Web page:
[arin-ppml] 2011-1 dissent Was: Re: ARIN-2011-1: ARINInter-RIRTransfers - Last Call

Brett Frankenberger rbf+arin-ppml at panix.com
Sat Oct 22 12:04:05 EDT 2011

On Sat, Oct 22, 2011 at 05:16:03AM +0000, John Curran wrote:
> On Oct 21, 2011, at 8:44 PM, William Herrin wrote:
> > So to summarize: I would find it difficult to be a repeat offender,
> > but as long as I dot my i's cross my t's and content myself with just
> > one grab, draft policy 2011-1 as presently written would enable me to
> > buy a Lexus by raiding the free pool and more or less immediately
> > selling the results out-region... to someone with no access to a free
> > pool operating under a much more permissive needs-based justification
> > than ARIN requires. And with little risk: at worst really just the
> > loss of the $4500 allocation fee.
> If you follow through on using the assigned resources as
> specified on the request, then no resource fraud would be
> found.
> This indeed means that parties with existing address space
> could optimize their network address usage and monetize the 
> result.  As long as the resources had been used operationally 
> as specified, the subsequent optimization and transfer would
> be allowable per policy (whether the resources were received
> years, months, or weeks ago)   

The point is that this appears to be loopable.  I start with a /16 of
SmartPhones behind NAT.  I request a /16 from ARIN to give all the
phones routable addresses.  As soon as I get the allocation, I promptly
use it -- I assign all the SmartPhones addresses from my new /16. 
Then, a few weeks later, I monetize the /16 and put the phones back
behind NAT.  No fraud -- I requested addresses for devices that really
existed, and I really did assign the addresses to those devices.

Now I'm back where I started, and I can do it all over again.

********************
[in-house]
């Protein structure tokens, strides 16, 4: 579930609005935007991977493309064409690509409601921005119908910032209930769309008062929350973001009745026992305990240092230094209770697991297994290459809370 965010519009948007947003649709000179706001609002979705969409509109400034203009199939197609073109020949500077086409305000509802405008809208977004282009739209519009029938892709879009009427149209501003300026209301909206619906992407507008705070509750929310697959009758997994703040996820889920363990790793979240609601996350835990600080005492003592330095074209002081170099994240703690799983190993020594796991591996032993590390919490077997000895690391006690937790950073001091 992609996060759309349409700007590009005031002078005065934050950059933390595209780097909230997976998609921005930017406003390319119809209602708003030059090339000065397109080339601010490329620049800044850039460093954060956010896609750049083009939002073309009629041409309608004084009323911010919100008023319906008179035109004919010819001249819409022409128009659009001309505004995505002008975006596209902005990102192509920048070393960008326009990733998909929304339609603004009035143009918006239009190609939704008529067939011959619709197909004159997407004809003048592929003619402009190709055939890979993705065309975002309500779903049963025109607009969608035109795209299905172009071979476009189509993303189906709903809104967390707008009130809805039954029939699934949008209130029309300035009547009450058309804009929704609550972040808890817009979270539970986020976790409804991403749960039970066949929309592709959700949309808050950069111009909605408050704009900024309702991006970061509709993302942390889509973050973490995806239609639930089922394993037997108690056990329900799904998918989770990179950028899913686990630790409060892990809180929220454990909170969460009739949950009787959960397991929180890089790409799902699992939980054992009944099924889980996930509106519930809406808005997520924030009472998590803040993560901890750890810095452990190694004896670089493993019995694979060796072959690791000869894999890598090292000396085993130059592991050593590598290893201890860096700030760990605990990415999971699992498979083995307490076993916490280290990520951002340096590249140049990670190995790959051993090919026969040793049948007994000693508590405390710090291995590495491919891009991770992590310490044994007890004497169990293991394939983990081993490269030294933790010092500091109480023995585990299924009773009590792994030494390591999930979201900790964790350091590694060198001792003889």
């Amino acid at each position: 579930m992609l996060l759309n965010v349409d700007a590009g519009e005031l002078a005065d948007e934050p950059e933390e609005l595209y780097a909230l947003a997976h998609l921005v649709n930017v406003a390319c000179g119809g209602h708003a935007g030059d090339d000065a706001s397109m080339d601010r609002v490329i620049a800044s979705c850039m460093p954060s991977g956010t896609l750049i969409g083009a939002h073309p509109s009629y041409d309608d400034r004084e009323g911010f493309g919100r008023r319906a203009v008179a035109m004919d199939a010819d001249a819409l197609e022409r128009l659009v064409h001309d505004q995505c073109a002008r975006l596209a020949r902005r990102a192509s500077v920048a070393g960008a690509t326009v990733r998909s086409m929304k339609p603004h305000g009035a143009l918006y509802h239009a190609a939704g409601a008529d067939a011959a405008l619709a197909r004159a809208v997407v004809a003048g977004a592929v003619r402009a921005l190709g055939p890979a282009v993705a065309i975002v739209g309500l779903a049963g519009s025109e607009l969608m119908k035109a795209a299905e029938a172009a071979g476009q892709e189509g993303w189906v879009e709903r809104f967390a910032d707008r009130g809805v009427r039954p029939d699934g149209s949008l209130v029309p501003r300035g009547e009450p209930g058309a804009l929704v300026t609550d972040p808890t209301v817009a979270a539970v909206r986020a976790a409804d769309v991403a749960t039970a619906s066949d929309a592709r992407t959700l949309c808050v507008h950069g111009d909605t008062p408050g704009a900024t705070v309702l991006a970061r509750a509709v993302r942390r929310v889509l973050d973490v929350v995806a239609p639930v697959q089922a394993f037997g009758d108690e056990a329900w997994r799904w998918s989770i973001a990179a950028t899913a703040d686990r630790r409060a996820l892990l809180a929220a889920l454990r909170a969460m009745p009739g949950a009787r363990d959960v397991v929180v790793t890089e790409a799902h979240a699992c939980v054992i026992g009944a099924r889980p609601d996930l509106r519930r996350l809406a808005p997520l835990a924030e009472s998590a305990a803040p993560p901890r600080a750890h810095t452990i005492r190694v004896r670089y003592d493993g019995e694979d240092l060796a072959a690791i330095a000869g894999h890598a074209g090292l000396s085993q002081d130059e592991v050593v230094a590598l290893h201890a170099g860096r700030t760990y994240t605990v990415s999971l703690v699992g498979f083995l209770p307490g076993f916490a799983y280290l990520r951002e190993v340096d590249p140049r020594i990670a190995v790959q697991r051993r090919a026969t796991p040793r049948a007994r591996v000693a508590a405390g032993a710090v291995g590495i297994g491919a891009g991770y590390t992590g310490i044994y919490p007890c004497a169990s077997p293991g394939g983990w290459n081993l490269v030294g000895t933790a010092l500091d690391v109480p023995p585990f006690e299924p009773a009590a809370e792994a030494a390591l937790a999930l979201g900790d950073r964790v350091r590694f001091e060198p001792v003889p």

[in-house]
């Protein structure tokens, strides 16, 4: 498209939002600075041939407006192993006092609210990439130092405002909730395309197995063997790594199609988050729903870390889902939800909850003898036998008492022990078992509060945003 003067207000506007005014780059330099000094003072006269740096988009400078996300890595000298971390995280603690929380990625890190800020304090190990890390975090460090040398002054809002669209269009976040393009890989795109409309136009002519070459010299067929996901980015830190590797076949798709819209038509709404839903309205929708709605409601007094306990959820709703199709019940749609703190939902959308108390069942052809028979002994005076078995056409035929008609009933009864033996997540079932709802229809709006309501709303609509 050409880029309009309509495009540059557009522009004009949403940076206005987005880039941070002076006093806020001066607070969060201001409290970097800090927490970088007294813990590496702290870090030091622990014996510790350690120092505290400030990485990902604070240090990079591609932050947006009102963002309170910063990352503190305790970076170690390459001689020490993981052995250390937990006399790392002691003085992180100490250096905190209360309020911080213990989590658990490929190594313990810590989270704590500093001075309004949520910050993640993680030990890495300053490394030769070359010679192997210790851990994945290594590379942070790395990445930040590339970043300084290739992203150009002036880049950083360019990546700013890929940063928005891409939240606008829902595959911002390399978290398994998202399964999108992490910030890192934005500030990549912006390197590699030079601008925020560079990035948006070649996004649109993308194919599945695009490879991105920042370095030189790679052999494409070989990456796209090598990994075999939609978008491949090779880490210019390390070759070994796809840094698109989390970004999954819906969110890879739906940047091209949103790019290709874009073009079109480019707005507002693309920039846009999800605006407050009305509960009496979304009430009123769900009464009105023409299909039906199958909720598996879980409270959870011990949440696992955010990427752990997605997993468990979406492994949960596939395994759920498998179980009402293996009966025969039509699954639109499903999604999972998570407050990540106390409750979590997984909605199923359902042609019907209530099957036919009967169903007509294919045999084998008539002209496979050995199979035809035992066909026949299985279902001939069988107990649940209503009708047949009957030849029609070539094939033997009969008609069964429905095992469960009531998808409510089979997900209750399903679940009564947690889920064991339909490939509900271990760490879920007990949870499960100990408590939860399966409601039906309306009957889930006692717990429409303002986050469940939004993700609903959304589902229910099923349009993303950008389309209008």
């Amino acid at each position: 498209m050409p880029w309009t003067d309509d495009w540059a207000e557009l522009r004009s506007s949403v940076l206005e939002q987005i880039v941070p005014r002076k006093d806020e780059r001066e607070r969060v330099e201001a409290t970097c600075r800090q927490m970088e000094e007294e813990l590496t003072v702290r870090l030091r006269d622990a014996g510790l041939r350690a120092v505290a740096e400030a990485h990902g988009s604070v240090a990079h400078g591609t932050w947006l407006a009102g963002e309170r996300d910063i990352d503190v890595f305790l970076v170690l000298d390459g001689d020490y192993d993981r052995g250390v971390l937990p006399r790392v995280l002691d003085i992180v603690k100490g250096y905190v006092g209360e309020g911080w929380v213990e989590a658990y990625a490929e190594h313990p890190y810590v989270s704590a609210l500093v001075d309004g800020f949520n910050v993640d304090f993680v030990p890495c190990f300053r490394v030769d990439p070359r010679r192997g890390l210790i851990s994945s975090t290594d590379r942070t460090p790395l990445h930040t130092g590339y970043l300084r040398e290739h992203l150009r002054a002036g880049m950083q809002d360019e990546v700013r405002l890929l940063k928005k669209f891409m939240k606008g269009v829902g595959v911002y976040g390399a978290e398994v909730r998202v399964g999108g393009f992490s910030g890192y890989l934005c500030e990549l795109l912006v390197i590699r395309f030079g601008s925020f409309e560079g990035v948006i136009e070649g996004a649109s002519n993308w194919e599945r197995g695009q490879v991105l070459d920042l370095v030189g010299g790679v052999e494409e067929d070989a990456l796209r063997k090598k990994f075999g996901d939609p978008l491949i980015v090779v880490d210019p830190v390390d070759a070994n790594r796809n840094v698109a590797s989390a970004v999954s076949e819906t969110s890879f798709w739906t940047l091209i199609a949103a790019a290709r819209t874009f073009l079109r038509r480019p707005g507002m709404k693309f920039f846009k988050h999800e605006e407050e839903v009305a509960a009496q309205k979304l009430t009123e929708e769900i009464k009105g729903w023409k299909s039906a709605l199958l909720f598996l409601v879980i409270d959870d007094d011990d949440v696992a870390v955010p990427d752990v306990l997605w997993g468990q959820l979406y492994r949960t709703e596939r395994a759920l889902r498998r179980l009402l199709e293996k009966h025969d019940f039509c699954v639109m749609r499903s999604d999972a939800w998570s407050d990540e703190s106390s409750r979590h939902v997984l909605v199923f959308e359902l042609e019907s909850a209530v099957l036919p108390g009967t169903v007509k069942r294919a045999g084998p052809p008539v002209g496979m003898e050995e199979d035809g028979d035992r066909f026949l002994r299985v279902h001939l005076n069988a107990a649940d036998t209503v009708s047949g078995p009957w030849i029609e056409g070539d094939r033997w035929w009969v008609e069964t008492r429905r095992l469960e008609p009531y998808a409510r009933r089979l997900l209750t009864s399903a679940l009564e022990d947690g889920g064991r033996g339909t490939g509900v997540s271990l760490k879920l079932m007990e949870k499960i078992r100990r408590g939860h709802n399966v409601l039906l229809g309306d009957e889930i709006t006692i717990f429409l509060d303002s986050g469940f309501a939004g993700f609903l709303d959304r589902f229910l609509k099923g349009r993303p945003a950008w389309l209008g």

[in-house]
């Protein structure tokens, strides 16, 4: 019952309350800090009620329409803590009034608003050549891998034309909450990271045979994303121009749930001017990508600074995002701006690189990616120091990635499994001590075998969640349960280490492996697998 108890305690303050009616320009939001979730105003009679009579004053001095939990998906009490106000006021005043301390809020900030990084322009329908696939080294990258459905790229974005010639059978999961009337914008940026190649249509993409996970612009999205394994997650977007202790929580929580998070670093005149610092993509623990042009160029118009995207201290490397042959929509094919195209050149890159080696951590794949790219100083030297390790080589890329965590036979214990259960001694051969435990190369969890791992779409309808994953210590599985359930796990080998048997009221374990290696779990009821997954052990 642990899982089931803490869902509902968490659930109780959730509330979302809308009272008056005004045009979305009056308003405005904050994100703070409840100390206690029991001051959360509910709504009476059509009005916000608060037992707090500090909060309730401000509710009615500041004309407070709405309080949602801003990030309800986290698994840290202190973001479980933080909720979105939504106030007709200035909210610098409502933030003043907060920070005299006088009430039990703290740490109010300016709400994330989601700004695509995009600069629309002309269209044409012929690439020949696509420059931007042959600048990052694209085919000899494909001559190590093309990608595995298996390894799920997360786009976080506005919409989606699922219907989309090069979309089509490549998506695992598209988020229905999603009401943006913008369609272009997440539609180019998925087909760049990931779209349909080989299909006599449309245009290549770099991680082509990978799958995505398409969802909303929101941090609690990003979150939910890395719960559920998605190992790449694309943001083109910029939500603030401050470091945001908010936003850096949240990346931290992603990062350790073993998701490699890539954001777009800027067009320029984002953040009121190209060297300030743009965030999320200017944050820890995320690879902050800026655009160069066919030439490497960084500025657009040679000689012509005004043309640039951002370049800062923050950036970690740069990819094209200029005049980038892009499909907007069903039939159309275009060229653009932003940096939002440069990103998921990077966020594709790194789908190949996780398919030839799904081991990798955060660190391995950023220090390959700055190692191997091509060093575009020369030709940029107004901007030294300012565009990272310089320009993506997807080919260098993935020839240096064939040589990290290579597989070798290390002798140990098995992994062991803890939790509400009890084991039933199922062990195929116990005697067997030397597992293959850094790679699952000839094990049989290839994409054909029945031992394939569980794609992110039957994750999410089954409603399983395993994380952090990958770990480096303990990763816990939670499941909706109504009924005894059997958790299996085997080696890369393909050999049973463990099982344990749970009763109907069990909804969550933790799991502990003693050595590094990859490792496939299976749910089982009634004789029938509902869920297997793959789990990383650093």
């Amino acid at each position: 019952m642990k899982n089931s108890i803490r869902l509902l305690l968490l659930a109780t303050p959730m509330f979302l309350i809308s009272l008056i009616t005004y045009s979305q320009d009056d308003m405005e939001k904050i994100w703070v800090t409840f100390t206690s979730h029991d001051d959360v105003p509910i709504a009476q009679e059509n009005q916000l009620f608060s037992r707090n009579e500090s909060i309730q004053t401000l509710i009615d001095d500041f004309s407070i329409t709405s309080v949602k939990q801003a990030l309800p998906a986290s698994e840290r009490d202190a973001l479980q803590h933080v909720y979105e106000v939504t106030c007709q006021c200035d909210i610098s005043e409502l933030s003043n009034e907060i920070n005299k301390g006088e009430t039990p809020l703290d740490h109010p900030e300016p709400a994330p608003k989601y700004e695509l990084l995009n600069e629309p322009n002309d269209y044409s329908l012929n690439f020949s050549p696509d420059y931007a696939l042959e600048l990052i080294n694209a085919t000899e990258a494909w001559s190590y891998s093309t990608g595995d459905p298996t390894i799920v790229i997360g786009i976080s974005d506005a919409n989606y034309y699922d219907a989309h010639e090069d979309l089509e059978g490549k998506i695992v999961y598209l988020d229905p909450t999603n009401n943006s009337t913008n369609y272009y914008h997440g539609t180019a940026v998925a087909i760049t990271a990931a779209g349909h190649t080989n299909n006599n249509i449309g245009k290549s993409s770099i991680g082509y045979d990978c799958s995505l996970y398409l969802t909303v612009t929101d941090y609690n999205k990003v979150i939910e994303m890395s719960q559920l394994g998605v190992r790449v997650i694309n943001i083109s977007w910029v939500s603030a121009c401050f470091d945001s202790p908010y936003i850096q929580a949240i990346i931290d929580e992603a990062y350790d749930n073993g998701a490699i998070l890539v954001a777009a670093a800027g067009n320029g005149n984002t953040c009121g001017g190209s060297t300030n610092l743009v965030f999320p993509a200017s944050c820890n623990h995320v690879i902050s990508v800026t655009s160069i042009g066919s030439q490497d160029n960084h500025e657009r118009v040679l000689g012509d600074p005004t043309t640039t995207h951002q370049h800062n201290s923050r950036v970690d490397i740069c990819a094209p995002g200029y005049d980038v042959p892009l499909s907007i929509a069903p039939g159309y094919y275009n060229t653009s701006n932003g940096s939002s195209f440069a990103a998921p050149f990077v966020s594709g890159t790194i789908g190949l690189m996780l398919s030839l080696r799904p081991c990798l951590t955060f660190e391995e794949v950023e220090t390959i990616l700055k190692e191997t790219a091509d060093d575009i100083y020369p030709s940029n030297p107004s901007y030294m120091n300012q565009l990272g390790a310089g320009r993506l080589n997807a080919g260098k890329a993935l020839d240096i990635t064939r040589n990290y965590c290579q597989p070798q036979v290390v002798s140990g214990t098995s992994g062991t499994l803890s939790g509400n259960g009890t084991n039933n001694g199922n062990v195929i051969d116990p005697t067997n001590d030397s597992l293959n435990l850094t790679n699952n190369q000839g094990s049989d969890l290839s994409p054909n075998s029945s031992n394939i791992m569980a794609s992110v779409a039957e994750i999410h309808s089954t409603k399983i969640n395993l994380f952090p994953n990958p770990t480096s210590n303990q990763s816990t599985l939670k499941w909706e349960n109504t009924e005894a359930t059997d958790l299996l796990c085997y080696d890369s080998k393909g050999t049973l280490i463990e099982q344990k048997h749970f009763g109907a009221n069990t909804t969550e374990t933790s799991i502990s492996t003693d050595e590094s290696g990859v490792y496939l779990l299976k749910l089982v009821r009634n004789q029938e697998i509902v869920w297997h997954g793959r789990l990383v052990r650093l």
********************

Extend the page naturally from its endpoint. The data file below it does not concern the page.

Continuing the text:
> Note also that this potential concern exists in the existing NRPM 8.3
> policy with respect to in-region transfers.

In-region, there's no motivation to do it.  The "loop" I describe above
only works if there are addresses in ARIN's free pool (because if
ARIN's pool is empty, obviously ARIN won't be allocating me any
addresses, regardless of my justification).  As long as there are
addresses in ARIN's free pool, there's no motivation for anyone
in-region to offer me $100K to go through the motions I describe 
above -- they can't transfer the addresses from me unless they can justify 
their need, and if they can justify their need, ARIN will allocate 
them addresses directly (and at a considerably lower price than buying 
the addresses from me).

But ... someone in a different region, where there is no free pool, has
no ability to get addresses directly from ARIN's free pool, because,
regardless of need, ARIN won't allocate to an organization in another
region.  So organizations in a region that has no free addresses
remaining can offer me (the hypothetical me described above -- I
actually have no SmartPhone business) $100K to un-NAT my phones, get
addresses from ARIN, re-NAT my phones, and sell the addresses.

     -- Brett

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